China may have just created the “Muslim Mandela”

Ilham Tohti was sentenced to life in prison at age 44.
Ilham Tohti was sentenced to life in prison at age 44.
Image: AP Photo/Andy Wong
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Ilham Tohti, a prominent scholar who is a member of the Uighur minority community in China’s northwest, was sentenced to life in prison today for “separatism”—the toughest sentence handed to any dissident in China in recent memory. Tohti spent most of his career encouraging better communication between the Han Chinese that make up 90% of China, and the Uighurs, a group of about 10 million who speak a Turkic language and are predominantly Muslim:

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The ruling is part of a systematic crackdown on even moderate voices from China’s Uighur community, which was first sparked by 2009 protests in the area that led to violent clashes and attacks on Han Chinese. The pressure on Uighurs has only intensified after a series of terrorist incidents in recent months. Beijing has established curfews in the northwest and banned Ramadan for many Uighurs, and is offering cash to Uighurs who marry Han Chinese in an attempt to promote integration.

The unexpectedly harsh sentence quickly drew national and international condemnation—Amnesty International called it “shameful” and Human Rights Watch “shocking.” Wang Lixiong, a Beijing writer, declared today the day that “the Chinese authorities created the Uighur Nelson Mandela,” a nod to Tohti’s prominence and reputation for supporting peaceful dialogue.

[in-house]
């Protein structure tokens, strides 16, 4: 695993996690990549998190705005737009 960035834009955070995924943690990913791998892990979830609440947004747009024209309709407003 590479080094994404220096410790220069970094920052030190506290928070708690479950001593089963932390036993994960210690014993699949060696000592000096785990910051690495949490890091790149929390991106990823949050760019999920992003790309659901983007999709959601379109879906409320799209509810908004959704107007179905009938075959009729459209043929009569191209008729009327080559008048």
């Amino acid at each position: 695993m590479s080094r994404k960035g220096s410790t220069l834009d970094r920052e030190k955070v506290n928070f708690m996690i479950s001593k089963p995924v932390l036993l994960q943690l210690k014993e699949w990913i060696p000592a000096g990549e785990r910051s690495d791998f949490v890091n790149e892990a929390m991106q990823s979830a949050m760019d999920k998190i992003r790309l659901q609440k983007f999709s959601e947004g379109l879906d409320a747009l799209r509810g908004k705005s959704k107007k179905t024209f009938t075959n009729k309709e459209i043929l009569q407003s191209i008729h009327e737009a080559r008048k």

Most of the charges against Tohti relate to “Uighur Online,” a website he started in 2006 to promote better understanding between Han Chinese and Uighurs. It featured articles in the two languages about customs and values—which the Chinese authorities decided were a means for Tohti to have “bewitched and coerced young ethnic students to work for the website,” according to a state media report on the ruling.

The website was shut in 2008 by the Chinese government, and information written by and for Uighurs has been systematically scrubbed from the Chinese internet in recent years. Millions of posts and webpages in the Uighur language were taken down after the 2009 protests, in what has been described as a “massive digital book burning” that has been catastrophic for preserving the Uighur tongue and culture.

Prior to Tohti’s sentencing, the US embassy said his arrest ”silenced an important Uighur voice that peacefully promoted harmony and understanding among China’s ethnic groups, particularly Uighurs. We stress the importance of Chinese authorities differentiating between peaceful dissent and violent extremism.”